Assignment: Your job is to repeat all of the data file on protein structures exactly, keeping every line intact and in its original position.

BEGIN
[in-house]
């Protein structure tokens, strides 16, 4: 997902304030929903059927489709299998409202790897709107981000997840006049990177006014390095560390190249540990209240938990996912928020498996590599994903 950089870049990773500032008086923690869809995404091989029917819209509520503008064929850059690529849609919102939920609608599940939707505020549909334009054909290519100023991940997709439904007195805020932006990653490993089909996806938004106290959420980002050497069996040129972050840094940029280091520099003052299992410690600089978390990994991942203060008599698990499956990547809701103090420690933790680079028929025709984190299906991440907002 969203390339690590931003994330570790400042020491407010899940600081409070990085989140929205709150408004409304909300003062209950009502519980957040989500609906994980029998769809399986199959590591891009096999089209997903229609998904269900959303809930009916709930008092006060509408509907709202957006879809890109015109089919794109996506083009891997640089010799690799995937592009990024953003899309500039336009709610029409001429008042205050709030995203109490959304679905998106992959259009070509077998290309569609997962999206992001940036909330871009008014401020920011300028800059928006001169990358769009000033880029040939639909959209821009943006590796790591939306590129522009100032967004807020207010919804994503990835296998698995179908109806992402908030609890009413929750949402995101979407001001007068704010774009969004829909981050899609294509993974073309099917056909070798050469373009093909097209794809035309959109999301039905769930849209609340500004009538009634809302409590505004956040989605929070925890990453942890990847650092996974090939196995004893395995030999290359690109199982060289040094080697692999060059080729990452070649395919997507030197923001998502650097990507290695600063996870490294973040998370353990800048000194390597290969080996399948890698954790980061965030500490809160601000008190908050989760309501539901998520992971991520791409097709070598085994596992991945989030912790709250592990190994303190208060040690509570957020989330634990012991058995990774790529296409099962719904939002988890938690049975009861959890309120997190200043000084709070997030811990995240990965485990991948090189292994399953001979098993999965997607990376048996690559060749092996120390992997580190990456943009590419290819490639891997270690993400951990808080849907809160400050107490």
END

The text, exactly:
[in-house]
């Protein structure tokens, strides 16, 4: 997902304030929903059927489709299998409202790897709107981000997840006049990177006014390095560390190249540990209240938990996912928020498996590599994903 950089870049990773500032008086923690869809995404091989029917819209509520503008064929850059690529849609919102939920609608599940939707505020549909334009054909290519100023991940997709439904007195805020932006990653490993089909996806938004106290959420980002050497069996040129972050840094940029280091520099003052299992410690600089978390990994991942203060008599698990499956990547809701103090420690933790680079028929025709984190299906991440907002 969203390339690590931003994330570790400042020491407010899940600081409070990085989140929205709150408004409304909300003062209950009502519980957040989500609906994980029998769809399986199959590591891009096999089209997903229609998904269900959303809930009916709930008092006060509408509907709202957006879809890109015109089919794109996506083009891997640089010799690799995937592009990024953003899309500039336009709610029409001429008042205050709030995203109490959304679905998106992959259009070509077998290309569609997962999206992001940036909330871009008014401020920011300028800059928006001169990358769009000033880029040939639909959209821009943006590796790591939306590129522009100032967004807020207010919804994503990835296998698995179908109806992402908030609890009413929750949402995101979407001001007068704010774009969004829909981050899609294509993974073309099917056909070798050469373009093909097209794809035309959109999301039905769930849209609340500004009538009634809302409590505004956040989605929070925890990453942890990847650092996974090939196995004893395995030999290359690109199982060289040094080697692999060059080729990452070649395919997507030197923001998502650097990507290695600063996870490294973040998370353990800048000194390597290969080996399948890698954790980061965030500490809160601000008190908050989760309501539901998520992971991520791409097709070598085994596992991945989030912790709250592990190994303190208060040690509570957020989330634990012991058995990774790529296409099962719904939002988890938690049975009861959890309120997190200043000084709070997030811990995240990965485990991948090189292994399953001979098993999965997607990376048996690559060749092996120390992997580190990456943009590419290819490639891997270690993400951990808080849907809160400050107490």